Think of Kashmir and the mind, from its deepest recesses, instantly draws up pictures of rumbling valleys nourished by agile streams, traversed by rosy-cheeked dwellers garbed in vibrant Pashmina shawls. Kashmir’s textiles are, indeed, an inseparable part of the lives of its inhabitants.
One such weave is Kani, whose level of finesse and intricacy is unmatched, to say the least.
The weave is said to have originated in Kanihama village of Jammu and Kashmir, and its exquisiteness earned it the Geographical Indication (GI) tag in 2008. With the word ‘kani’ literally translating to ‘bobbins’ in Kashmiri, the weave involves an extensive use of wooden bobbins on which varicoloured threads are wound.
Legend has it that the art of weaving Kani shawls was first brought to Kashmir in the 15th century by Persian and Turkish weavers, who introduced this enigmatic art to Ghiyas-ud-Din Zain-ul-Abidin, the eighth sultan of Kashmir. Since then, the art form flourished multifold, capturing the hearts of many across the world.
One of the most defining characteristics of the Kani weave—which is colloquially known as ‘kaniwar’—is its impeccably patterned motifs. These motifs, which usually draw on the natural world—illustrating flowers, gardens, creepers, paisleys, etc.—are brought to life through a technique called twill tapestry featuring double interlocking, wherein both the warp and weft yarns are mounted diagonally on to each other on the loom. Traditionally, Kanis are crafted from the pashmina wool of the local changthangi goat. At the time of weaving, the loom is packed with bobbins (kanis), through which the craftsmen carry out the fashioning of the weave; a total of nearly a thousand bobbins or more can be used for a single weave.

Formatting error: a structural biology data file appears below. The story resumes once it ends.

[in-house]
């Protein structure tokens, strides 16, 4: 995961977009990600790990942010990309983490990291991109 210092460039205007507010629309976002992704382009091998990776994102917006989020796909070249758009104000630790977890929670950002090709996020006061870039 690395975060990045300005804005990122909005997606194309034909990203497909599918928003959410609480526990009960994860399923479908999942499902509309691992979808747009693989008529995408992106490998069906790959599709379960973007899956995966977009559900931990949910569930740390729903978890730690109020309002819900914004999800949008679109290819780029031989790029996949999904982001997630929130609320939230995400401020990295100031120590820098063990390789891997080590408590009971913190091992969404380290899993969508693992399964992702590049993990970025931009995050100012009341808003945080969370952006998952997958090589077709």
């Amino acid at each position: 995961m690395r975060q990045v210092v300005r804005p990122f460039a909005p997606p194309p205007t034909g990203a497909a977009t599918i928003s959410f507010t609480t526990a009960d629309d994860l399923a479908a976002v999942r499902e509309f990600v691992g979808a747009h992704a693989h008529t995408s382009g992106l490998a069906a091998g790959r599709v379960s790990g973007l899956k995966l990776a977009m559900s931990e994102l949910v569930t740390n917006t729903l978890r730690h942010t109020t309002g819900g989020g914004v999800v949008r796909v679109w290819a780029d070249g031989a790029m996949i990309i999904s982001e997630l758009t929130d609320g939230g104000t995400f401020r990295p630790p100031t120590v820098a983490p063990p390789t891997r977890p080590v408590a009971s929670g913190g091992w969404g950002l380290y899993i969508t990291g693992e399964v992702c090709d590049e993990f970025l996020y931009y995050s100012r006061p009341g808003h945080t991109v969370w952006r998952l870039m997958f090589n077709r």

Each colour is woven in individually, with the help of bobbins wound with threads of that particular colour. The designs are first drafted in the form of sketches, in a grid-like format called ‘naksh’, after which each step from the draft is dictated to the weaver. An elaborately woven Kani shawl can take anywhere from 9 months to a year to be made, with two artisans working on it. A relatively more elaborate shawl, on the other hand, can even take a few years to be crafted. Although Kanis are mostly spoken about in the context of shawls, the weave is also used to craft turbans, waistbands and coats. It is marvellous how something so arithmetical in its making is transformed into a canvas of incessant artistry—something that is seemingly so far from math.
While in earlier times, most weavers of Kani shawls were men, today, there has been a paradigm shift in its socio-cultural (and demographical) dynamics—not only have more and more women weavers started entering the fold but the art form also sees itself interspersed in regions other than Kanihama. For instance, Narayan Bagh, in Kashmir’s Ganderwal district, is home to a weaving centre that trains women to weave breathtakingly fine Kani products.
The splendour of the Kani weave earns it a place in the world’s top-class institutions such as London’s Victoria and Albert Museum, the Department of Islamic art at New York’s Metropolitan Museum of Art, and Musée des Arts Décoratifs in Paris, among others.
A heritage weave and a heirloom treasure, passed on through generations, Kanis have marked themselves as one of India’s most invaluable cultural entities.